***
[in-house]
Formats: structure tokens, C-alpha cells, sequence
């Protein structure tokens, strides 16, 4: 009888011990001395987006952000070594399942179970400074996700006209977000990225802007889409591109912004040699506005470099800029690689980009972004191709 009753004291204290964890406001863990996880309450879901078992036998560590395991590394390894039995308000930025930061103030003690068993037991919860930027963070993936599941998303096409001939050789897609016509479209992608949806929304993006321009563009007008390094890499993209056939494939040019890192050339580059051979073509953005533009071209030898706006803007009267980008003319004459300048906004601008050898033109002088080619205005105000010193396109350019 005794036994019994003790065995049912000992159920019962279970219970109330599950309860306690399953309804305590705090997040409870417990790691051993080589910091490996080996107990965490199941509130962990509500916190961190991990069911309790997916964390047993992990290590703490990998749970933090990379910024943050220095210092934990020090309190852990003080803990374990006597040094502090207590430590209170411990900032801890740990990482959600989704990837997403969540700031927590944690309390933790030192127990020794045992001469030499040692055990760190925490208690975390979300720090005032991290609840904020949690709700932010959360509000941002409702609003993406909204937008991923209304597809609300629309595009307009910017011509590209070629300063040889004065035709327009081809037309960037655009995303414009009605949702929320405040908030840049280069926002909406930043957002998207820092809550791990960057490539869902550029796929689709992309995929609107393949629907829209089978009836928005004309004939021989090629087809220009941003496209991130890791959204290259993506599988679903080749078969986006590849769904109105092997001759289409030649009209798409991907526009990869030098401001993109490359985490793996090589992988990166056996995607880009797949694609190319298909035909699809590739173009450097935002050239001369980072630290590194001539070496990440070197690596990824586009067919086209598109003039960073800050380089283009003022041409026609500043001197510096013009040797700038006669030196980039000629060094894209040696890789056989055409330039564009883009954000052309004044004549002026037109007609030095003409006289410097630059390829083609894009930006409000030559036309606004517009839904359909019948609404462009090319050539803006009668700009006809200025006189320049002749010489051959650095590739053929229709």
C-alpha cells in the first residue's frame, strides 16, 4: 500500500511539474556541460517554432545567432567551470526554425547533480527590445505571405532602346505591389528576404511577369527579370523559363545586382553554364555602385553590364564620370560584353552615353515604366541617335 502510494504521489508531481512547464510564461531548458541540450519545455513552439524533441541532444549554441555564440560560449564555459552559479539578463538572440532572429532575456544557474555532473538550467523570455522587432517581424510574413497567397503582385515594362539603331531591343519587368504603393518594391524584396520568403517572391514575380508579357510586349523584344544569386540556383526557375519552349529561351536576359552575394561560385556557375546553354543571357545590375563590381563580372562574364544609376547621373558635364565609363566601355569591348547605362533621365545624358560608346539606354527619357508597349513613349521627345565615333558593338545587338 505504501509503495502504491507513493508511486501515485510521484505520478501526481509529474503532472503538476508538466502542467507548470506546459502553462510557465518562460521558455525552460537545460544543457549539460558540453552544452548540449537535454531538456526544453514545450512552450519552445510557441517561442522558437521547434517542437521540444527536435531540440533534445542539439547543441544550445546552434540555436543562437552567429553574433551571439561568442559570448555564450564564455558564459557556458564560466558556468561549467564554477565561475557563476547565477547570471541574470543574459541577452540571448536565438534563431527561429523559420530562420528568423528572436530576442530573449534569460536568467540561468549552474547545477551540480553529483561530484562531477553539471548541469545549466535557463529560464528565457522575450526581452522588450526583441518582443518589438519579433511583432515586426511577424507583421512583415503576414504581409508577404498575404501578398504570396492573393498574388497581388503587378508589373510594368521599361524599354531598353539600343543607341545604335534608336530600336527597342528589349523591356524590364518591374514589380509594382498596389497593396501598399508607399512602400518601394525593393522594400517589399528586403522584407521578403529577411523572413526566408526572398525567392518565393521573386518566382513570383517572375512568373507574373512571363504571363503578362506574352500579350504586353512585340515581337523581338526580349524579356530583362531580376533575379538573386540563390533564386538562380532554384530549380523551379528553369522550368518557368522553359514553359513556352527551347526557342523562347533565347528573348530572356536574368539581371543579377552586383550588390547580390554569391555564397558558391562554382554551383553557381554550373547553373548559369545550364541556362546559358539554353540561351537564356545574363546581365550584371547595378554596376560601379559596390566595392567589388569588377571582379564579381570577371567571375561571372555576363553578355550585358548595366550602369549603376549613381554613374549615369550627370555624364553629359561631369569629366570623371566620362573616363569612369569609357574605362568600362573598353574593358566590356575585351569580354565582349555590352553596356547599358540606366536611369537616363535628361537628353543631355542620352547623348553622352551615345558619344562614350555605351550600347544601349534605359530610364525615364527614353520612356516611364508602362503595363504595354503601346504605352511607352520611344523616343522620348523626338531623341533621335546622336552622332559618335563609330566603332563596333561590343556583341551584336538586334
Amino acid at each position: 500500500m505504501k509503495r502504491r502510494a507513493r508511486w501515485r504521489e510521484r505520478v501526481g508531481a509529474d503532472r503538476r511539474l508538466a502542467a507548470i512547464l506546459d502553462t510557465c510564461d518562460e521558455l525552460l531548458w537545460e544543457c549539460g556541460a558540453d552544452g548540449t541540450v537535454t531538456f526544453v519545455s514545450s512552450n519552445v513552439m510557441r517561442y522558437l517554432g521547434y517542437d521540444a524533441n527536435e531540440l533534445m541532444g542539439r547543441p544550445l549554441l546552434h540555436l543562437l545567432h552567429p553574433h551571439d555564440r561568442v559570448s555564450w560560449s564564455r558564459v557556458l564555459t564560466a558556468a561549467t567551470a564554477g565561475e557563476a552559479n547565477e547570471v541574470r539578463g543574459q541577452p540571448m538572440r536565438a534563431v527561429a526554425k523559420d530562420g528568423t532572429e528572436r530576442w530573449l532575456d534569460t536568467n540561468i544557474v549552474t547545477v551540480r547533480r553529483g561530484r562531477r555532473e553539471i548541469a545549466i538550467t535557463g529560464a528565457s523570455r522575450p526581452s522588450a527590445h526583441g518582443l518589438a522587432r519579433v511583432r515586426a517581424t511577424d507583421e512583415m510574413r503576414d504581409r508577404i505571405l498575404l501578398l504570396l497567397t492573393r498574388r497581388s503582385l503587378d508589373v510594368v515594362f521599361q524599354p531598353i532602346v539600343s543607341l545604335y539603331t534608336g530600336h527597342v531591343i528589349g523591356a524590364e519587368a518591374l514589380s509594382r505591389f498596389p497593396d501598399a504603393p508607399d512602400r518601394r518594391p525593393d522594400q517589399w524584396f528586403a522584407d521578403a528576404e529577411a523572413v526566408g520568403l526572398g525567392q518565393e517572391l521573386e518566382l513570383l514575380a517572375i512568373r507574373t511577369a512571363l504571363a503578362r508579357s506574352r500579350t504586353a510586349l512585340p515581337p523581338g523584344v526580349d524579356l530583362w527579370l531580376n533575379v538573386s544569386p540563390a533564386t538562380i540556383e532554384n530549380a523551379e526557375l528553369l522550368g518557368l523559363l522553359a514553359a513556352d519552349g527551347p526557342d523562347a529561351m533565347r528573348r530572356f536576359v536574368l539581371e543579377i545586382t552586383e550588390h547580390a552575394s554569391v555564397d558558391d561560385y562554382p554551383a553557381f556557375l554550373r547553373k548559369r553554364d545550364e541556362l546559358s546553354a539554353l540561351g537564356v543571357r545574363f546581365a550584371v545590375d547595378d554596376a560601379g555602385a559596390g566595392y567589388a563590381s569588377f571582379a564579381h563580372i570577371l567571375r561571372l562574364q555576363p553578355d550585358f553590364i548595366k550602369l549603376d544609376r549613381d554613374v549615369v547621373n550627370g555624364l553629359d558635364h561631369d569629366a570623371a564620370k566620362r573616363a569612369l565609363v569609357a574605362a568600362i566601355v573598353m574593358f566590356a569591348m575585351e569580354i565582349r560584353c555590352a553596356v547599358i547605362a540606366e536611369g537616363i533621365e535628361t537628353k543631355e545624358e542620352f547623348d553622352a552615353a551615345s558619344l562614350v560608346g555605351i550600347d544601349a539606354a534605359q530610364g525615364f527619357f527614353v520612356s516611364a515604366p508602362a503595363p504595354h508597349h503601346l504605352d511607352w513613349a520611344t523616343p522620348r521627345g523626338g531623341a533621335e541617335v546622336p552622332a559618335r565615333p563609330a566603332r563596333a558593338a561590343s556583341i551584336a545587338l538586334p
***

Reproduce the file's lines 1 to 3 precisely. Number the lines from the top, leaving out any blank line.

[in-house]
Formats: structure tokens, C-alpha cells, sequence
């Protein structure tokens, strides 16, 4: 009888011990001395987006952000070594399942179970400074996700006209977000990225802007889409591109912004040699506005470099800029690689980009972004191709 009753004291204290964890406001863990996880309450879901078992036998560590395991590394390894039995308000930025930061103030003690068993037991919860930027963070993936599941998303096409001939050789897609016509479209992608949806929304993006321009563009007008390094890499993209056939494939040019890192050339580059051979073509953005533009071209030898706006803007009267980008003319004459300048906004601008050898033109002088080619205005105000010193396109350019 005794036994019994003790065995049912000992159920019962279970219970109330599950309860306690399953309804305590705090997040409870417990790691051993080589910091490996080996107990965490199941509130962990509500916190961190991990069911309790997916964390047993992990290590703490990998749970933090990379910024943050220095210092934990020090309190852990003080803990374990006597040094502090207590430590209170411990900032801890740990990482959600989704990837997403969540700031927590944690309390933790030192127990020794045992001469030499040692055990760190925490208690975390979300720090005032991290609840904020949690709700932010959360509000941002409702609003993406909204937008991923209304597809609300629309595009307009910017011509590209070629300063040889004065035709327009081809037309960037655009995303414009009605949702929320405040908030840049280069926002909406930043957002998207820092809550791990960057490539869902550029796929689709992309995929609107393949629907829209089978009836928005004309004939021989090629087809220009941003496209991130890791959204290259993506599988679903080749078969986006590849769904109105092997001759289409030649009209798409991907526009990869030098401001993109490359985490793996090589992988990166056996995607880009797949694609190319298909035909699809590739173009450097935002050239001369980072630290590194001539070496990440070197690596990824586009067919086209598109003039960073800050380089283009003022041409026609500043001197510096013009040797700038006669030196980039000629060094894209040696890789056989055409330039564009883009954000052309004044004549002026037109007609030095003409006289410097630059390829083609894009930006409000030559036309606004517009839904359909019948609404462009090319050539803006009668700009006809200025006189320049002749010489051959650095590739053929229709």